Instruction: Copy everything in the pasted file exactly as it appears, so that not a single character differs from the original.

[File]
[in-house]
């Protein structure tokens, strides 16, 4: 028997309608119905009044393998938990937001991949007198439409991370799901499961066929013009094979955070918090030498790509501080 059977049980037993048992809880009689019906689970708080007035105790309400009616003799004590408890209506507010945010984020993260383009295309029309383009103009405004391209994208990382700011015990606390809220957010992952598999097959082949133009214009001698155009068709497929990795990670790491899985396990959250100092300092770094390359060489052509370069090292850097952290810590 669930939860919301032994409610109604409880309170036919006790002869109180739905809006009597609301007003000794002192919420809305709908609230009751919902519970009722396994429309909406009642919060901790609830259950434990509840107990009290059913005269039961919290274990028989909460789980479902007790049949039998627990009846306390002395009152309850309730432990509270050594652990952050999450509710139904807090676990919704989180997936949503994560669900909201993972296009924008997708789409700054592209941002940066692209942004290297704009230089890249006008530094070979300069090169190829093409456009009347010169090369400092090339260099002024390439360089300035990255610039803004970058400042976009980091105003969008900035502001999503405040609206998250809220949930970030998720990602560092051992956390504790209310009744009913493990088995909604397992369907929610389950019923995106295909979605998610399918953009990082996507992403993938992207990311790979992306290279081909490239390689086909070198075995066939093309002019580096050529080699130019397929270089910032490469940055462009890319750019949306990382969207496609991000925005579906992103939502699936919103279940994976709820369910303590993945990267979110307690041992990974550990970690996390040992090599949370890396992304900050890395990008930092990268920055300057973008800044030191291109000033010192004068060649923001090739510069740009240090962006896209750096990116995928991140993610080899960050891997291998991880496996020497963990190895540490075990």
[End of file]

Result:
[in-house]
């Protein structure tokens, strides 16, 4: 028997309608119905009044393998938990937001991949007198439409991370799901499961066929013009094979955070918090030498790509501080 059977049980037993048992809880009689019906689970708080007035105790309400009616003799004590408890209506507010945010984020993260383009295309029309383009103009405004391209994208990382700011015990606390809220957010992952598999097959082949133009214009001698155009068709497929990795990670790491899985396990959250100092300092770094390359060489052509370069090292850097952290810590 669930939860919301032994409610109604409880309170036919006790002869109180739905809006009597609301007003000794002192919420809305709908609230009751919902519970009722396994429309909406009642919060901790609830259950434990509840107990009290059913005269039961919290274990028989909460789980479902007790049949039998627990009846306390002395009152309850309730432990509270050594652990952050999450509710139904807090676990919704989180997936949503994560669900909201993972296009924008997708789409700054592209941002940066692209942004290297704009230089890249006008530094070979300069090169190829093409456009009347010169090369400092090339260099002024390439360089300035990255610039803004970058400042976009980091105003969008900035502001999503405040609206998250809220949930970030998720990602560092051992956390504790209310009744009913493990088995909604397992369907929610389950019923995106295909979605998610399918953009990082996507992403993938992207990311790979992306290279081909490239390689086909070198075995066939093309002019580096050529080699130019397929270089910032490469940055462009890319750019949306990382969207496609991000925005579906992103939502699936919103279940994976709820369910303590993945990267979110307690041992990974550990970690996390040992090599949370890396992304900050890395990008930092990268920055300057973008800044030191291109000033010192004068060649923001090739510069740009240090962006896209750096990116995928991140993610080899960050891997291998991880496996020497963990190895540490075990």